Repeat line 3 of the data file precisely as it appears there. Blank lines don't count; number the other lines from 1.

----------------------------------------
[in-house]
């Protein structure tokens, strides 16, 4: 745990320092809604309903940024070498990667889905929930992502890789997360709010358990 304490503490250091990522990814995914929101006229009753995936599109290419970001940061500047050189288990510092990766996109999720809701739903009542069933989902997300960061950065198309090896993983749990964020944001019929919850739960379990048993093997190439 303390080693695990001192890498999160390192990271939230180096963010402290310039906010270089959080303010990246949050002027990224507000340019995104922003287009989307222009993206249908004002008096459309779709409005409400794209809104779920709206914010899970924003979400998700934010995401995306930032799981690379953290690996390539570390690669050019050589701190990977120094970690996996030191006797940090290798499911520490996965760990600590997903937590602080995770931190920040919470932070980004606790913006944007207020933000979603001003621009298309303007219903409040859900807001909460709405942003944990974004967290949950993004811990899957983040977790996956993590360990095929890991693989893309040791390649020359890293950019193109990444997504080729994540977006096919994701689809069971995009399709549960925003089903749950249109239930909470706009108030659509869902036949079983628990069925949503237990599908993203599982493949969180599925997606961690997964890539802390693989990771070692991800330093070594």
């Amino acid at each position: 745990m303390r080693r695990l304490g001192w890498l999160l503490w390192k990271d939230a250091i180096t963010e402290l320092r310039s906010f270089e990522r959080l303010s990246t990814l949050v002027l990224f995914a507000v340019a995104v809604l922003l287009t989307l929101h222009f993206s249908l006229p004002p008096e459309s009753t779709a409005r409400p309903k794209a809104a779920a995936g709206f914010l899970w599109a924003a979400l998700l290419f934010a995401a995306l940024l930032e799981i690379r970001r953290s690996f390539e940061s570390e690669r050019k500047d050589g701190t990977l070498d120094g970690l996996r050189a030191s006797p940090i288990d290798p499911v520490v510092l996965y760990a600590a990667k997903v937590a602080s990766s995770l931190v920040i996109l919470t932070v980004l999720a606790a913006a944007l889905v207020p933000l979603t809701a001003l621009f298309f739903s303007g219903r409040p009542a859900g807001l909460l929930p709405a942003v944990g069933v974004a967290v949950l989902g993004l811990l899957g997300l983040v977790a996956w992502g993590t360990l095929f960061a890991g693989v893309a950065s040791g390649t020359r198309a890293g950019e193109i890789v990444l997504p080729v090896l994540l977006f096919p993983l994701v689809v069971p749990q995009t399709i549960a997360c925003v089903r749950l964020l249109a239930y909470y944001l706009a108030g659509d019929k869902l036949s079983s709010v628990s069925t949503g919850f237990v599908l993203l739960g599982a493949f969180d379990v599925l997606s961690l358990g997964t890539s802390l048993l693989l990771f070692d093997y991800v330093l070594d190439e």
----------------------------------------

């Amino acid at each position: 745990m303390r080693r695990l304490g001192w890498l999160l503490w390192k990271d939230a250091i180096t963010e402290l320092r310039s906010f270089e990522r959080l303010s990246t990814l949050v002027l990224f995914a507000v340019a995104v809604l922003l287009t989307l929101h222009f993206s249908l006229p004002p008096e459309s009753t779709a409005r409400p309903k794209a809104a779920a995936g709206f914010l899970w599109a924003a979400l998700l290419f934010a995401a995306l940024l930032e799981i690379r970001r953290s690996f390539e940061s570390e690669r050019k500047d050589g701190t990977l070498d120094g970690l996996r050189a030191s006797p940090i288990d290798p499911v520490v510092l996965y760990a600590a990667k997903v937590a602080s990766s995770l931190v920040i996109l919470t932070v980004l999720a606790a913006a944007l889905v207020p933000l979603t809701a001003l621009f298309f739903s303007g219903r409040p009542a859900g807001l909460l929930p709405a942003v944990g069933v974004a967290v949950l989902g993004l811990l899957g997300l983040v977790a996956w992502g993590t360990l095929f960061a890991g693989v893309a950065s040791g390649t020359r198309a890293g950019e193109i890789v990444l997504p080729v090896l994540l977006f096919p993983l994701v689809v069971p749990q995009t399709i549960a997360c925003v089903r749950l964020l249109a239930y909470y944001l706009a108030g659509d019929k869902l036949s079983s709010v628990s069925t949503g919850f237990v599908l993203l739960g599982a493949f969180d379990v599925l997606s961690l358990g997964t890539s802390l048993l693989l990771f070692d093997y991800v330093l070594d190439e």